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Customer Reviews

2.8 out of 5 stars9
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on December 29, 2001
The main problem with this book is that it is based on a series of interviews and "War Stories", and thus there is really only 1 chapter that has any value. If a person wants to read a bunch of stories of what happened... then this is a good choice. If, however, you wish to read about marketing your movie by "opening the picture and giving it legs"... you would get more value from reading the gossip column of the National Enquirer.
The book is broken down into "case studies" as follows: Romantic Comedy, American Independent Films, Action-adventure, Documentary, Foreign Films, Low Budget & B-movies, Suspense Thriller, Black, and then a section on making trialers & promotions. The first three chapters seemed to get off to at least an interesting start as the interviewees discussed "Four Weddings and a Funeral", "Pulp Fiction" and "Golden-eye." However, it takes a nose dive thereafter.
The chapter on GoldenEye discusses the BMW tie in, and as such was informative. Also, the discussion surrounding "Four Weddings" was such that they gave insight into building a campaign.
Why does it hit a brick wall you ask? The author literally starts quoting people's comments on what should have been done... and does nothing to craft arguments or illustrations that would have improved the readers understanding. For example, he talks about Spike Lee, John Singleton, and the Hughes brothers in terms of their marketability in the Black Film section, but then provides absolutely no examples of how these filmmakers projects are marketed, nor what sorts of special approaches one might consider.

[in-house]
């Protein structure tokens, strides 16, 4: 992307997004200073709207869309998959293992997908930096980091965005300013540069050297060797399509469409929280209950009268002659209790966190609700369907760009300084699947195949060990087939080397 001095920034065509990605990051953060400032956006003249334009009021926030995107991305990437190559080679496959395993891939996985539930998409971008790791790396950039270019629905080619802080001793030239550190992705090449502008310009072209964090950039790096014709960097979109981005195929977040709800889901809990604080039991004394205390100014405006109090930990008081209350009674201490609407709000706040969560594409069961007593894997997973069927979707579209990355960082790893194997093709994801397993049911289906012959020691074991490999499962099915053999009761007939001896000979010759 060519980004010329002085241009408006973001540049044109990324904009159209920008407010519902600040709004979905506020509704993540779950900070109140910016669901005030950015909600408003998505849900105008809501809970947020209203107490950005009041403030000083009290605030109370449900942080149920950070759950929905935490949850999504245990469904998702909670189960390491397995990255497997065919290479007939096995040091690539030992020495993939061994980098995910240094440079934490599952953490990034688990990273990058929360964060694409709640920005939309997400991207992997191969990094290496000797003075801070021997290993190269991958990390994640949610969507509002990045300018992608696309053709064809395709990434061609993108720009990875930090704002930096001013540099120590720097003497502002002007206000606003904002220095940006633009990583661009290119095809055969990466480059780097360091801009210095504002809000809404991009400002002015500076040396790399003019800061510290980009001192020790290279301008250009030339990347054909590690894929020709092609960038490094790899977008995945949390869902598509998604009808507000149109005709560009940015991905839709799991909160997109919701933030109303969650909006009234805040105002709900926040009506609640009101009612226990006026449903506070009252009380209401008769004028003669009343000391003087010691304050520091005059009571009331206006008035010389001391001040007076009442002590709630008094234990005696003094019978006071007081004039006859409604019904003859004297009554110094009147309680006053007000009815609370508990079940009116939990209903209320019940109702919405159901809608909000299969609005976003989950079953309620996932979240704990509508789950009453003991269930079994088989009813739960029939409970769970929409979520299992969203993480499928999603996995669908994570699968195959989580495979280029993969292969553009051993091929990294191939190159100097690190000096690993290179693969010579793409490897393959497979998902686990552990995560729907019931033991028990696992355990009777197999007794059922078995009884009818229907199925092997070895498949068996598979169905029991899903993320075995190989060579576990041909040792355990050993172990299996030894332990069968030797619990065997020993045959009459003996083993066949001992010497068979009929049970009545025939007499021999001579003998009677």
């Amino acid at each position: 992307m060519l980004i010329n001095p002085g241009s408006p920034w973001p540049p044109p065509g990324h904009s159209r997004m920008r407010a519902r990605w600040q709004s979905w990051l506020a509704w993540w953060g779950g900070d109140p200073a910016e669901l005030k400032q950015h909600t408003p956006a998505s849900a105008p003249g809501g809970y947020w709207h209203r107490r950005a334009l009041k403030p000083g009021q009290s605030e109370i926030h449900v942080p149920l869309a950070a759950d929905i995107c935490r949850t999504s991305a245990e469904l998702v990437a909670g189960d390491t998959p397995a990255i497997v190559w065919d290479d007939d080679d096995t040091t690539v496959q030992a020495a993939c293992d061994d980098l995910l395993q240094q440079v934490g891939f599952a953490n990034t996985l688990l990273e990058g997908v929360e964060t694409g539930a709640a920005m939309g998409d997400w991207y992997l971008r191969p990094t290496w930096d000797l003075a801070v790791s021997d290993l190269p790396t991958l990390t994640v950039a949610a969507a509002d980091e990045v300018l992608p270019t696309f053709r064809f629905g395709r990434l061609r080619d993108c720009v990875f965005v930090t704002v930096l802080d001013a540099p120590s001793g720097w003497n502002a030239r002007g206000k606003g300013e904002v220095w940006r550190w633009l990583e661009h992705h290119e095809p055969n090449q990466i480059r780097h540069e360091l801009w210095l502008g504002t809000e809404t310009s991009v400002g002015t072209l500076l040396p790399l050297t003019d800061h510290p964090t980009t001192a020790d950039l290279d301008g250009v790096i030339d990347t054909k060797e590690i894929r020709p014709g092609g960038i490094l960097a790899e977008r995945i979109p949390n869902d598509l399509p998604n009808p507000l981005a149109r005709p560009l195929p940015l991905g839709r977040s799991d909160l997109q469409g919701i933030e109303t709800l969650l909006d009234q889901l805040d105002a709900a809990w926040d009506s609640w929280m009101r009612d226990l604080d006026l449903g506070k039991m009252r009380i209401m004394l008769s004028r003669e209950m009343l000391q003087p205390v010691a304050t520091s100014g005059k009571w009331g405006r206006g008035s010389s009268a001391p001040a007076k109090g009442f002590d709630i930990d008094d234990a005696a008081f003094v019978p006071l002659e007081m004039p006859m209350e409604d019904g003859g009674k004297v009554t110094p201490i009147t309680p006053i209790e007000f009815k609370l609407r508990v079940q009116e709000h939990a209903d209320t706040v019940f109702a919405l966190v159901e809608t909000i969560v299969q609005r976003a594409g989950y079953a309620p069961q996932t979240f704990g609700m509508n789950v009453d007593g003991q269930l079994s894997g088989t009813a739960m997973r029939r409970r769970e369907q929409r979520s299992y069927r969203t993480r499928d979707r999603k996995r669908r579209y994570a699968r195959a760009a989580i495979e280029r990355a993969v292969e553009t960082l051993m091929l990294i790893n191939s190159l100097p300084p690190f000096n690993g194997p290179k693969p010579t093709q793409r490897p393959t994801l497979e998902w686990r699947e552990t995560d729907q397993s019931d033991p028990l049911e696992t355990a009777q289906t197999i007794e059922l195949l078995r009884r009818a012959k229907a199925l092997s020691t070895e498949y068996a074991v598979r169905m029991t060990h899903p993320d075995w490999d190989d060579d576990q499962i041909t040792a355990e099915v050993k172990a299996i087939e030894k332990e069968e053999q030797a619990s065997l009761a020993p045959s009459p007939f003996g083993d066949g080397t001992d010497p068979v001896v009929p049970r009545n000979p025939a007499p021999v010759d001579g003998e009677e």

Overall, I rarely try to slam a book. Nevertheless, this book was complete garbage and hours of my life that I will never get back. If I didn't have a strict rule of always finishing a book once I start it, I would have set it down by page 50 of 273. Trust me... read the trades or use your own powers of observation, because this book will not help you beyond that advice.
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on May 11, 1999
Considering the hefty price tag, this book was a major disappointment. As an aspiring producer, I was hungry for specific technical info about the marketing of movies in today's cutthroat environment. I expected Luuk to walk me through the movie marketing process step-by-step, from beginning to end. Instead, she adopts an anecdotal approach, focusing on the marketing of one movie in each of several genres. This might have been valuable had she employed any kind of analysis and selectivity, but she seems to have merely interviewed the key players, and presented their responses in unbelievably long, unedited quotations. Had it been her avowed intention to present complete interviews with movie marketers, this would be fine, but it was not.
All in all, a disappointment. I would not recommend this book.
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on June 14, 2000
I felt that this book was very helpful in understanding what goes into marketing different types of feature films. I've read criticisms in other reviews that the book isn't specific enough in as far as critical marketing reasoning or the quantitative process in marketing these films. I agree, the book is sparse in demographics, statistics and what some would call "classic" marketing terminology. But personally, I think that's a plus. First of all, the book is obviously written with the presumption that the reader knows little to nothing about marketing or film distribution. Therefore, the ancedotal information works because it touches on the "real world" reasoning for why certain films were promoted certain ways (and it also gives expenditure breakdowns for each of the films' marketing budgets). Secondly, B-school marketing doesn't fully apply to film--as a "leisure" item, a film is not the same as a consumer product like mouthwash or a car. And regression theory is moot if a potentially influential review in the New York Times pans your arthouse film.